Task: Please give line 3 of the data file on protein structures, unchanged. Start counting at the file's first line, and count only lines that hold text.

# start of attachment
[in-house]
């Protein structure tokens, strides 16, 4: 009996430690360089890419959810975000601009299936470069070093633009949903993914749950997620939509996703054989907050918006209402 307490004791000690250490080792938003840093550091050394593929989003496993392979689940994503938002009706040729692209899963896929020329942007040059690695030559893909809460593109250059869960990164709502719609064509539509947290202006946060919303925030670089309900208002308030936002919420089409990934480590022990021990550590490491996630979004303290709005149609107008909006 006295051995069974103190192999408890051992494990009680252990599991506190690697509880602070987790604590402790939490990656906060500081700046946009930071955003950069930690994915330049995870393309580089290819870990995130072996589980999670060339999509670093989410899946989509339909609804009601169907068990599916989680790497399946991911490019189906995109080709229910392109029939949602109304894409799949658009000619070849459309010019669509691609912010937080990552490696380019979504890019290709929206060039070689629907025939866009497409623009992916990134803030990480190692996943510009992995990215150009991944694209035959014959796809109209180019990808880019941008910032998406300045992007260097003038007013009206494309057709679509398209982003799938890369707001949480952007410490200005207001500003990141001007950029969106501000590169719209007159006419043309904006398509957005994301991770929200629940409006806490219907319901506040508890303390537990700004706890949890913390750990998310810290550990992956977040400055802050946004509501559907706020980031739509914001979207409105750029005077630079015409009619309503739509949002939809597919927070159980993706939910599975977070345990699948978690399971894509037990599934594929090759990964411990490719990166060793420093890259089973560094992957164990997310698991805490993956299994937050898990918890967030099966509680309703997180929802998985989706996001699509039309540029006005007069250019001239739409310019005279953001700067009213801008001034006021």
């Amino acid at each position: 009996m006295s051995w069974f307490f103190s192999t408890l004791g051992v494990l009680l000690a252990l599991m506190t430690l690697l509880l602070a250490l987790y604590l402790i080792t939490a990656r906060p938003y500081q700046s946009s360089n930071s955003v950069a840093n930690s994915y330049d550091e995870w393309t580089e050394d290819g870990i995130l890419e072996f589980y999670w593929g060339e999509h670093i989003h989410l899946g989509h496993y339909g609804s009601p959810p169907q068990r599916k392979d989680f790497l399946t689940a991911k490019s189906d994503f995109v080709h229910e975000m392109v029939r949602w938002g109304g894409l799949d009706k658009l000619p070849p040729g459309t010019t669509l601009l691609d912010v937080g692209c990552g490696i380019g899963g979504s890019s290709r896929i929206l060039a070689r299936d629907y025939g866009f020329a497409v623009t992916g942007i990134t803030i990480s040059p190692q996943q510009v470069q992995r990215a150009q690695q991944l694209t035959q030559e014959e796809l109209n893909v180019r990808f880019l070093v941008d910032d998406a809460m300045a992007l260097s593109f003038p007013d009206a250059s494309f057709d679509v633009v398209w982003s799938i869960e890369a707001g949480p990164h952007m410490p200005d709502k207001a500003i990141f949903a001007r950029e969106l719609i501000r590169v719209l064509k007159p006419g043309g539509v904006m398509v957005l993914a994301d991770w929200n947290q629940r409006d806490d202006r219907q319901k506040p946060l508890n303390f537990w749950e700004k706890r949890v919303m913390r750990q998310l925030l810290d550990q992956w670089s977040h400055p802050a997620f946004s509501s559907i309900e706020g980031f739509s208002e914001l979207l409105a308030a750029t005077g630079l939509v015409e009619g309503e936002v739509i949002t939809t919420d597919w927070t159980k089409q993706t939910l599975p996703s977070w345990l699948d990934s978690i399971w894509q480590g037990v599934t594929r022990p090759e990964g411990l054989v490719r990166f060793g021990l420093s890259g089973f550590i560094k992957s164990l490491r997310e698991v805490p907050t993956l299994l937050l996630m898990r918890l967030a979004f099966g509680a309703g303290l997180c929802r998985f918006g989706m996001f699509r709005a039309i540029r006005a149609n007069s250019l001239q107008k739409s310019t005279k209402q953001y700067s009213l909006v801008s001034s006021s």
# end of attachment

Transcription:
């Amino acid at each position: 009996m006295s051995w069974f307490f103190s192999t408890l004791g051992v494990l009680l000690a252990l599991m506190t430690l690697l509880l602070a250490l987790y604590l402790i080792t939490a990656r906060p938003y500081q700046s946009s360089n930071s955003v950069a840093n930690s994915y330049d550091e995870w393309t580089e050394d290819g870990i995130l890419e072996f589980y999670w593929g060339e999509h670093i989003h989410l899946g989509h496993y339909g609804s009601p959810p169907q068990r599916k392979d989680f790497l399946t689940a991911k490019s189906d994503f995109v080709h229910e975000m392109v029939r949602w938002g109304g894409l799949d009706k658009l000619p070849p040729g459309t010019t669509l601009l691609d912010v937080g692209c990552g490696i380019g899963g979504s890019s290709r896929i929206l060039a070689r299936d629907y025939g866009f020329a497409v623009t992916g942007i990134t803030i990480s040059p190692q996943q510009v470069q992995r990215a150009q690695q991944l694209t035959q030559e014959e796809l109209n893909v180019r990808f880019l070093v941008d910032d998406a809460m300045a992007l260097s593109f003038p007013d009206a250059s494309f057709d679509v633009v398209w982003s799938i869960e890369a707001g949480p990164h952007m410490p200005d709502k207001a500003i990141f949903a001007r950029e969106l719609i501000r590169v719209l064509k007159p006419g043309g539509v904006m398509v957005l993914a994301d991770w929200n947290q629940r409006d806490d202006r219907q319901k506040p946060l508890n303390f537990w749950e700004k706890r949890v919303m913390r750990q998310l925030l810290d550990q992956w670089s977040h400055p802050a997620f946004s509501s559907i309900e706020g980031f739509s208002e914001l979207l409105a308030a750029t005077g630079l939509v015409e009619g309503e936002v739509i949002t939809t919420d597919w927070t159980k089409q993706t939910l599975p996703s977070w345990l699948d990934s978690i399971w894509q480590g037990v599934t594929r022990p090759e990964g411990l054989v490719r990166f060793g021990l420093s890259g089973f550590i560094k992957s164990l490491r997310e698991v805490p907050t993956l299994l937050l996630m898990r918890l967030a979004f099966g509680a309703g303290l997180c929802r998985f918006g989706m996001f699509r709005a039309i540029r006005a149609n007069s250019l001239q107008k739409s310019t005279k209402q953001y700067s009213l909006v801008s001034s006021s």